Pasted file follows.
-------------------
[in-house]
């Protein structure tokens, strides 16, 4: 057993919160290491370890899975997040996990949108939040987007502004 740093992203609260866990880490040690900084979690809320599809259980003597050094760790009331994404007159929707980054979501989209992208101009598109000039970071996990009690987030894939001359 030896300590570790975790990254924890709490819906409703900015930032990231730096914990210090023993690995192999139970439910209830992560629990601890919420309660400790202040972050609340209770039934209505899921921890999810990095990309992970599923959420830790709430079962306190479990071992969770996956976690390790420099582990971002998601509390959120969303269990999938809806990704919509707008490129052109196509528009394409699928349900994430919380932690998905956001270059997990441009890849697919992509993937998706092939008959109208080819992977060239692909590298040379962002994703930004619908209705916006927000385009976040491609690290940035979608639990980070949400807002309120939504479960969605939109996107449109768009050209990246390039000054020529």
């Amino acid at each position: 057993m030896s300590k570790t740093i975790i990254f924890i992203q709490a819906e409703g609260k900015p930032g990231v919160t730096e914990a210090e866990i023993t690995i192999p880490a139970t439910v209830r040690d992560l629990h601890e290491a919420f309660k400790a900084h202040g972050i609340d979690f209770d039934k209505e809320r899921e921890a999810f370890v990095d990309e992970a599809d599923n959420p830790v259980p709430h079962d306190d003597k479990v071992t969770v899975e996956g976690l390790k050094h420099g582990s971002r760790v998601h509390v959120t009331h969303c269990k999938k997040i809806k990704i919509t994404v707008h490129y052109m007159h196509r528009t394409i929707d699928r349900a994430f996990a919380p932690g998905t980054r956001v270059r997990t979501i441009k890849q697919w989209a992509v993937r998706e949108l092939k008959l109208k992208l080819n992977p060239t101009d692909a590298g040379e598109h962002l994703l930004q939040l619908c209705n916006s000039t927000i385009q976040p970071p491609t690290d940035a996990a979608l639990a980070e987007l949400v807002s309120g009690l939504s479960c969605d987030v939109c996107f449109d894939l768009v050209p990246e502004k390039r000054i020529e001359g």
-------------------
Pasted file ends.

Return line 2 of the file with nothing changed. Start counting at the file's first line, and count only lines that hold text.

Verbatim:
């Protein structure tokens, strides 16, 4: 057993919160290491370890899975997040996990949108939040987007502004 740093992203609260866990880490040690900084979690809320599809259980003597050094760790009331994404007159929707980054979501989209992208101009598109000039970071996990009690987030894939001359 030896300590570790975790990254924890709490819906409703900015930032990231730096914990210090023993690995192999139970439910209830992560629990601890919420309660400790202040972050609340209770039934209505899921921890999810990095990309992970599923959420830790709430079962306190479990071992969770996956976690390790420099582990971002998601509390959120969303269990999938809806990704919509707008490129052109196509528009394409699928349900994430919380932690998905956001270059997990441009890849697919992509993937998706092939008959109208080819992977060239692909590298040379962002994703930004619908209705916006927000385009976040491609690290940035979608639990980070949400807002309120939504479960969605939109996107449109768009050209990246390039000054020529």